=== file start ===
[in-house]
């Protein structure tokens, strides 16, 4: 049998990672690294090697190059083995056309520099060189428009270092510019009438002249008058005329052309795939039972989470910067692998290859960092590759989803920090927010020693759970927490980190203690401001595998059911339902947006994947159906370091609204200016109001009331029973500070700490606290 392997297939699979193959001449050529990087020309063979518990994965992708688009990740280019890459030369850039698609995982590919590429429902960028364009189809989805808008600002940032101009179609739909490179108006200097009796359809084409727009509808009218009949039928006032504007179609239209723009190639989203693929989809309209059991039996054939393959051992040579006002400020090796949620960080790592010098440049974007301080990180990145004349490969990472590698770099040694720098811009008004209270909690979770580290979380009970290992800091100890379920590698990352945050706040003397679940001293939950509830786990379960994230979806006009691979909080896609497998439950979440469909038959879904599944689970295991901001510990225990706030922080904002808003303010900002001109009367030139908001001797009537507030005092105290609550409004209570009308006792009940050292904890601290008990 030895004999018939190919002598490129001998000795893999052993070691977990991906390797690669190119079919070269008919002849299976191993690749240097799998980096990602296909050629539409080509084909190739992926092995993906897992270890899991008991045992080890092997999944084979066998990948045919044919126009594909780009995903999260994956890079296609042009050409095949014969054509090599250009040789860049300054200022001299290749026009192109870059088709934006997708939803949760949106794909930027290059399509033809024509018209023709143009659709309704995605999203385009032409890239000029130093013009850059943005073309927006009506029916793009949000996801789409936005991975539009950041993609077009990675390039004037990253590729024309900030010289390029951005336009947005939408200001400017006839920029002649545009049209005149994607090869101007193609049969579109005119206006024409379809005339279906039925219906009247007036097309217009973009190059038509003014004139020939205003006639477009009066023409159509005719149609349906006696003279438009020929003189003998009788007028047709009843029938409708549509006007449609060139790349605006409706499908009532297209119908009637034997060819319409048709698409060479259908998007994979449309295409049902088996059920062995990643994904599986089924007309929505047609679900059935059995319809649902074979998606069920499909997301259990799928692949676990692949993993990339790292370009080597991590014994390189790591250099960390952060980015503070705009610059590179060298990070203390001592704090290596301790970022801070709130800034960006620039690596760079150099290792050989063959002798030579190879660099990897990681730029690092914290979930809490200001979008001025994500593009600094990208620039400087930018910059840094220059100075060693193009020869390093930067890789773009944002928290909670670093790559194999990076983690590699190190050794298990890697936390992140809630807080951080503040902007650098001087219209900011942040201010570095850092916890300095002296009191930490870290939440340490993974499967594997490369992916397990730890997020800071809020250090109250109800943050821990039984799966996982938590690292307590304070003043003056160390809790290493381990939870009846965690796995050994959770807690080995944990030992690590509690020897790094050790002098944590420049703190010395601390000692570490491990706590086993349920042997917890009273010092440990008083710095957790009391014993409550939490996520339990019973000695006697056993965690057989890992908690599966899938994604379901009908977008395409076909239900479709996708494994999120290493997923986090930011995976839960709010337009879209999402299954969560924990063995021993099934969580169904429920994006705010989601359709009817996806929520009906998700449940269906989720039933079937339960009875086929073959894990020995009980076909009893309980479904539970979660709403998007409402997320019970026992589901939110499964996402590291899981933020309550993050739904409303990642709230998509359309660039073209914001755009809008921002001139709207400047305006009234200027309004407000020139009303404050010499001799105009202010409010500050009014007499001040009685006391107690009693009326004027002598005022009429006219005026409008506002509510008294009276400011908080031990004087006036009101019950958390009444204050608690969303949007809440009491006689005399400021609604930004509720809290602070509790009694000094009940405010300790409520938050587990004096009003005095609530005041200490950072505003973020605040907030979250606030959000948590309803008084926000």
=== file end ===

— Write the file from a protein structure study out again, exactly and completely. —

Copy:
[in-house]
């Protein structure tokens, strides 16, 4: 049998990672690294090697190059083995056309520099060189428009270092510019009438002249008058005329052309795939039972989470910067692998290859960092590759989803920090927010020693759970927490980190203690401001595998059911339902947006994947159906370091609204200016109001009331029973500070700490606290 392997297939699979193959001449050529990087020309063979518990994965992708688009990740280019890459030369850039698609995982590919590429429902960028364009189809989805808008600002940032101009179609739909490179108006200097009796359809084409727009509808009218009949039928006032504007179609239209723009190639989203693929989809309209059991039996054939393959051992040579006002400020090796949620960080790592010098440049974007301080990180990145004349490969990472590698770099040694720098811009008004209270909690979770580290979380009970290992800091100890379920590698990352945050706040003397679940001293939950509830786990379960994230979806006009691979909080896609497998439950979440469909038959879904599944689970295991901001510990225990706030922080904002808003303010900002001109009367030139908001001797009537507030005092105290609550409004209570009308006792009940050292904890601290008990 030895004999018939190919002598490129001998000795893999052993070691977990991906390797690669190119079919070269008919002849299976191993690749240097799998980096990602296909050629539409080509084909190739992926092995993906897992270890899991008991045992080890092997999944084979066998990948045919044919126009594909780009995903999260994956890079296609042009050409095949014969054509090599250009040789860049300054200022001299290749026009192109870059088709934006997708939803949760949106794909930027290059399509033809024509018209023709143009659709309704995605999203385009032409890239000029130093013009850059943005073309927006009506029916793009949000996801789409936005991975539009950041993609077009990675390039004037990253590729024309900030010289390029951005336009947005939408200001400017006839920029002649545009049209005149994607090869101007193609049969579109005119206006024409379809005339279906039925219906009247007036097309217009973009190059038509003014004139020939205003006639477009009066023409159509005719149609349906006696003279438009020929003189003998009788007028047709009843029938409708549509006007449609060139790349605006409706499908009532297209119908009637034997060819319409048709698409060479259908998007994979449309295409049902088996059920062995990643994904599986089924007309929505047609679900059935059995319809649902074979998606069920499909997301259990799928692949676990692949993993990339790292370009080597991590014994390189790591250099960390952060980015503070705009610059590179060298990070203390001592704090290596301790970022801070709130800034960006620039690596760079150099290792050989063959002798030579190879660099990897990681730029690092914290979930809490200001979008001025994500593009600094990208620039400087930018910059840094220059100075060693193009020869390093930067890789773009944002928290909670670093790559194999990076983690590699190190050794298990890697936390992140809630807080951080503040902007650098001087219209900011942040201010570095850092916890300095002296009191930490870290939440340490993974499967594997490369992916397990730890997020800071809020250090109250109800943050821990039984799966996982938590690292307590304070003043003056160390809790290493381990939870009846965690796995050994959770807690080995944990030992690590509690020897790094050790002098944590420049703190010395601390000692570490491990706590086993349920042997917890009273010092440990008083710095957790009391014993409550939490996520339990019973000695006697056993965690057989890992908690599966899938994604379901009908977008395409076909239900479709996708494994999120290493997923986090930011995976839960709010337009879209999402299954969560924990063995021993099934969580169904429920994006705010989601359709009817996806929520009906998700449940269906989720039933079937339960009875086929073959894990020995009980076909009893309980479904539970979660709403998007409402997320019970026992589901939110499964996402590291899981933020309550993050739904409303990642709230998509359309660039073209914001755009809008921002001139709207400047305006009234200027309004407000020139009303404050010499001799105009202010409010500050009014007499001040009685006391107690009693009326004027002598005022009429006219005026409008506002509510008294009276400011908080031990004087006036009101019950958390009444204050608690969303949007809440009491006689005399400021609604930004509720809290602070509790009694000094009940405010300790409520938050587990004096009003005095609530005041200490950072505003973020605040907030979250606030959000948590309803008084926000």